Health Promotion - Looking after yourself
It is a good idea to review your health needs from time to time and you should have blood pressure checked regularly (probably every year once you reach 40 years). If there is a family history of certain conditions, you may be more at risk, so it is wise to have a cholesterol check if there were close relatives developing ischaemic heart disease under the age of 60, or a blood glucose in those with diabetes in close relatives.
More important than anything is stopping smoking and we run a Smoking Cessation Service.
Keeping alcohol intake to safe levels is also very important.
You should ensure you keep physically fit with regular aerobic type exercise, keep your weight at a reasonable level in relation to height (the nurse can calculate your Body Mass Index or use this calculator), eat a healthy diet and hopefully you will not need the health service too much in the future!
The NHS CHoices Website has plenty of useful information on healthy living topics for each age-group and Change 4 Life is a great way to get yourself sorted!
NHS Health Check
All those between 40 and 74 yrs are eligible for the free NHS Health Check every 5 years at which our nurses will see you and carry out a range of checks to assess your risks of developing certain conditions - Stroke, Ischaemic Heart Disease, Kidney Disease and Diabetes and can advice you on measures to look after yourself and improve your health, backed up by printed literature and references for further information. Please book an appointment with the nurse - we will be inviting groups of patients throughout each year.
Information leaflets in various languages are available here
Adult Routine Vaccinations
Assuming you were fully immunised as a child according to the above schedule you’ll have had the 5 doses of tetanus likely to give life-long protection. Many older people will have missed out on one or more injections and are best given a booster injection. For most minor wounds you will not then require any further tetanus injections. Some workers at risk may require 10 yearly boosters, also those travelling abroad. Booster injections should not usually be given closer together than 10 years. The injections are now combined with Diphtheria (Dip/Tet) and are provided free under the NHS. Please book an appointment with the nurse.
Influenza vaccine (Flu Jab)
This free injection is given each year in the autumn (usually from the begining of October) and is recommended for all those over 65 years and for anyone, including children, suffering from diabetes, chronic heart disease, chronic respiratory conditions such as asthma or chronic bronchitis (COPD), chronic renal (kidney) failure, liver diseases, pregnant women, immuno-suppression such as cancer under treatment and those on steroids or other drugs or those without a spleen. Also for those in residential homes or carers of the above categories.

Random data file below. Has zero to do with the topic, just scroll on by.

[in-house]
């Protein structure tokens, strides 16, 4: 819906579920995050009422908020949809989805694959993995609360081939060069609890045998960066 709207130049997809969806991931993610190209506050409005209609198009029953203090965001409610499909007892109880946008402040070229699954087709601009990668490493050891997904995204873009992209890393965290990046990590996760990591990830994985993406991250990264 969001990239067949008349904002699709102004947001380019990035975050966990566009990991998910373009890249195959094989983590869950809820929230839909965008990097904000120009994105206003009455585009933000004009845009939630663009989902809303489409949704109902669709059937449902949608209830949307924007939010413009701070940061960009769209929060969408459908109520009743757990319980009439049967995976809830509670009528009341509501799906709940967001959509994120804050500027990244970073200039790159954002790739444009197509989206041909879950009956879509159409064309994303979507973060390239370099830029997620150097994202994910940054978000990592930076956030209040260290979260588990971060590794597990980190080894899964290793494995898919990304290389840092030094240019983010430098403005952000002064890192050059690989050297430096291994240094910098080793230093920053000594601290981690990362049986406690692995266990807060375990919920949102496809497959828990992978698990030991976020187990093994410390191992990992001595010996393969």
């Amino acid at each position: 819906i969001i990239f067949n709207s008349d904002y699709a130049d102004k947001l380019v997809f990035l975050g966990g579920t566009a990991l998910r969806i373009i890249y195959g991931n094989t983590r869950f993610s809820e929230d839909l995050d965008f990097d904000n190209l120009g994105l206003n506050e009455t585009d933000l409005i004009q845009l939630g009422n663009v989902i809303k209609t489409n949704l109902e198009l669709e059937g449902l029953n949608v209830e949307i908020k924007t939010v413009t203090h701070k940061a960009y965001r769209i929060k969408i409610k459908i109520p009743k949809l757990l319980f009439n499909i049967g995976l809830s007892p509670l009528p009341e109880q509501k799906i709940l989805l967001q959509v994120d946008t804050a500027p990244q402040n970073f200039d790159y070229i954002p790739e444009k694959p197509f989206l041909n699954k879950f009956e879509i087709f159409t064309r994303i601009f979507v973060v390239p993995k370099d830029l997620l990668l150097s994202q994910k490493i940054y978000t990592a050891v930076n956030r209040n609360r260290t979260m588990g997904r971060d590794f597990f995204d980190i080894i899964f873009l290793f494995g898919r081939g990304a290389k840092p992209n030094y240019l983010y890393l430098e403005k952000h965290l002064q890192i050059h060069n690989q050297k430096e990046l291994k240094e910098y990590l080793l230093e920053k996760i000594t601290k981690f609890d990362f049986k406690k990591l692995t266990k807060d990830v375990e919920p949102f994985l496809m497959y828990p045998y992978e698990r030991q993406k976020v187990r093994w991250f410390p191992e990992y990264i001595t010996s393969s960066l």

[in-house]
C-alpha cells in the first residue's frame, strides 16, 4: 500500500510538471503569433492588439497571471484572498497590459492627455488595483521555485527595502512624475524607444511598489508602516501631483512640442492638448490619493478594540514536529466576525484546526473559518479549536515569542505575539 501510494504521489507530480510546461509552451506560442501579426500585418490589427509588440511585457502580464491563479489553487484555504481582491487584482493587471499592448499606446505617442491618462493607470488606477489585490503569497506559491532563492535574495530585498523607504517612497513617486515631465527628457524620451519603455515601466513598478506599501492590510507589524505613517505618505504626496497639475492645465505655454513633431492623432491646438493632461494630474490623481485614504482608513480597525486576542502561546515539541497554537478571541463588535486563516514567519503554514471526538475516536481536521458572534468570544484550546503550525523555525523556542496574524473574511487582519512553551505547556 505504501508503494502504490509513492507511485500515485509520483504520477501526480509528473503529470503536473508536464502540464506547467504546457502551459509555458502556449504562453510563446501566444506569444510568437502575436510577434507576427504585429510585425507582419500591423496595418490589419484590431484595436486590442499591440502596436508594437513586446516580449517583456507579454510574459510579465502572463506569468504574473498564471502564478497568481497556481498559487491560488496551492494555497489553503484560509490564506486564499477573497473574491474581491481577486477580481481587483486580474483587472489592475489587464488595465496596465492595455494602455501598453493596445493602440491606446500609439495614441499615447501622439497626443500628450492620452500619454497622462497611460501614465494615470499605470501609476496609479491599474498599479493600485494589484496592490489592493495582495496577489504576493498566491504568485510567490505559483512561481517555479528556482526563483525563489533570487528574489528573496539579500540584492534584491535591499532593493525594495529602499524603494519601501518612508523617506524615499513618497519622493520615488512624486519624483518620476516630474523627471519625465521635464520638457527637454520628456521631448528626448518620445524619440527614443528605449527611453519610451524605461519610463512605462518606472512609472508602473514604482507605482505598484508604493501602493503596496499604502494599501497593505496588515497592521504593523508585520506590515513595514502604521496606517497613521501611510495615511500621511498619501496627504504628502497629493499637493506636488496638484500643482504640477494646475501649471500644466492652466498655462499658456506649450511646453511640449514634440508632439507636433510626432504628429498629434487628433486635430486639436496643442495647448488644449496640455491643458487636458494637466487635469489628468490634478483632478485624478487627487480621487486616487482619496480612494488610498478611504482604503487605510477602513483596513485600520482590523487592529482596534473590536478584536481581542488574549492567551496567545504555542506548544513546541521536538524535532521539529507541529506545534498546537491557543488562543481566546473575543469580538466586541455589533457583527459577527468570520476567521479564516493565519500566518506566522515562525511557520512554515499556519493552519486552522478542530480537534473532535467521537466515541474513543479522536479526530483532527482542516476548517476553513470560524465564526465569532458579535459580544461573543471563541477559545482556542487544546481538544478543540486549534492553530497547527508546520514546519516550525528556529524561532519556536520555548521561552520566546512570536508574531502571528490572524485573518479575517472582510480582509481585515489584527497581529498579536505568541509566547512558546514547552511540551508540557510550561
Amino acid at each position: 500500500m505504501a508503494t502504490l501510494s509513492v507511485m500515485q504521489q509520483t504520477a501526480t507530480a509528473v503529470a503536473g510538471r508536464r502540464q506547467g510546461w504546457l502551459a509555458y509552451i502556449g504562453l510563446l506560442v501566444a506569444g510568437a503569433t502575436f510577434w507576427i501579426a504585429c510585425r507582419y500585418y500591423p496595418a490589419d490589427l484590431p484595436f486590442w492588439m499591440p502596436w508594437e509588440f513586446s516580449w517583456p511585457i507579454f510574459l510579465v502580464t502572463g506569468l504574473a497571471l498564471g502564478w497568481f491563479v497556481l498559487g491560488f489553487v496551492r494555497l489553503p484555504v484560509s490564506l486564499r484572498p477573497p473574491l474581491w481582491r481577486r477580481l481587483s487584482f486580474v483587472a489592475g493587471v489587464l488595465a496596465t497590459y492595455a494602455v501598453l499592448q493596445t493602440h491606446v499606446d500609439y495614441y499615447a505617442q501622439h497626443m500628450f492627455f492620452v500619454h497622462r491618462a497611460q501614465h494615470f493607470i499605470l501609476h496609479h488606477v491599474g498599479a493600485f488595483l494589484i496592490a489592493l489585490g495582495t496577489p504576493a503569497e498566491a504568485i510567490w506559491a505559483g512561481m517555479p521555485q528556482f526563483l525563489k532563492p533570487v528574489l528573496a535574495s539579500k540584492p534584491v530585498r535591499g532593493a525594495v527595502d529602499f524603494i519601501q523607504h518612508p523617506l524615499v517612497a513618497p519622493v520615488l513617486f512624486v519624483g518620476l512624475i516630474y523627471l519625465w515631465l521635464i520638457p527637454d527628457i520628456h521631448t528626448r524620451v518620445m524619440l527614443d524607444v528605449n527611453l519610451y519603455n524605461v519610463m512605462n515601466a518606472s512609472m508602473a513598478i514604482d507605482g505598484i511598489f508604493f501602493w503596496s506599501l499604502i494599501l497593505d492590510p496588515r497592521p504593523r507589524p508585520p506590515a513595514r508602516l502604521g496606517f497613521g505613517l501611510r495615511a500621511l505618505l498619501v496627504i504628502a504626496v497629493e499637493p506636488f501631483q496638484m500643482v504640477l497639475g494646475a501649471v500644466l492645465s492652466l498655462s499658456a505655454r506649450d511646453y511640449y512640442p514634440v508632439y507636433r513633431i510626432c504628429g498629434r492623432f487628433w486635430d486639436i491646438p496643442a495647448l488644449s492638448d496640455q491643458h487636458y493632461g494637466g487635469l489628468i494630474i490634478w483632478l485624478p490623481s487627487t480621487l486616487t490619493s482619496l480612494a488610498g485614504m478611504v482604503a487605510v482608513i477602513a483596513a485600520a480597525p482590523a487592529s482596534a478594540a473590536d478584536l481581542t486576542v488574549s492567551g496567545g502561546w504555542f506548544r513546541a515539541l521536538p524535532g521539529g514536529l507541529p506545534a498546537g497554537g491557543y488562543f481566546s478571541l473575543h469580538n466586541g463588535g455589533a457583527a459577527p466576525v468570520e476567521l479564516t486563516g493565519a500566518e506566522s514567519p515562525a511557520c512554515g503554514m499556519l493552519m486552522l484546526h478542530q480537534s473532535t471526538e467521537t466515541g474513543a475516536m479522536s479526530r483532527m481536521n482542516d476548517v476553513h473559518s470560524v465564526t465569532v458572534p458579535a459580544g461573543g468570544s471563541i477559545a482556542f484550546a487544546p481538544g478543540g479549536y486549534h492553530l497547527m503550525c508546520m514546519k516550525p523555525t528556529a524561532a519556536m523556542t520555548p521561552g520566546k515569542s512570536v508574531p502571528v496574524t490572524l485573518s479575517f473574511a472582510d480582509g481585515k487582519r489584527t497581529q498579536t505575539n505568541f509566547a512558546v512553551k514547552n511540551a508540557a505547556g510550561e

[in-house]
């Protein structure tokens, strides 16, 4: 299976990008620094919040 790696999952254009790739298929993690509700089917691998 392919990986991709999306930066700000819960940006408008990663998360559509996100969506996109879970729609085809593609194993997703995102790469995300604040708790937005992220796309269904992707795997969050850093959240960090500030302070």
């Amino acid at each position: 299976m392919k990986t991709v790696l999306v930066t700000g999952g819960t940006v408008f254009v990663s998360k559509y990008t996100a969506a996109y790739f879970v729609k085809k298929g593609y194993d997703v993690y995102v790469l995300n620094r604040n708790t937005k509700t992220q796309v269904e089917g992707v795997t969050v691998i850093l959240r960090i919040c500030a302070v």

People in these groups are at increased risk of serious effects from the epidemic forms of influenza that can sweep across the country in winter. There have been significant numbers of deaths in the past and this vaccine gives good protection but it does need repeating each year. It will not, of course, protect you from everyday colds.
We publicise and send out invitations for our Flu-jab clinics from October but please book at reception as soon as you can when the vaccines have arrived in early October – keep up to date on this web-site.
The pneumococcus bacterium can cause a serious form of pneumonia. This free vaccine, which gives up to 10 years’ protection, should be given to all those who are over 65yrs and also to those under 65yrs in the special high risk groups above for the Influenza vaccine (see above). It is also recommended for those with cochlear implants, sufferers from sickle cell disease and coeliac disease. Some groups such as those with reduced immunity should have the vaccine every 5 years. More about Pneumococcal Vaccination. Please check with us if you are unsure.
Meningitis C vaccine
Now given as part of the standard childhood immunisations, a single injection is recommended for all those up to the age of 24y who have not received it previously. It is also recommended for everyone with an absent or non-functioning spleen.
This is given once to the over 70yr age group to prevent or reduce the seriousness of a fairly common condition causing a painful rash. It is available on a rolling programme each year to those becoming 70 and one older age band to gradually cover all ages. Here are the details
Screening: Cervical Smears, Breast Screening, Colon (Bowel) Cancer Screening
Please see the Screening page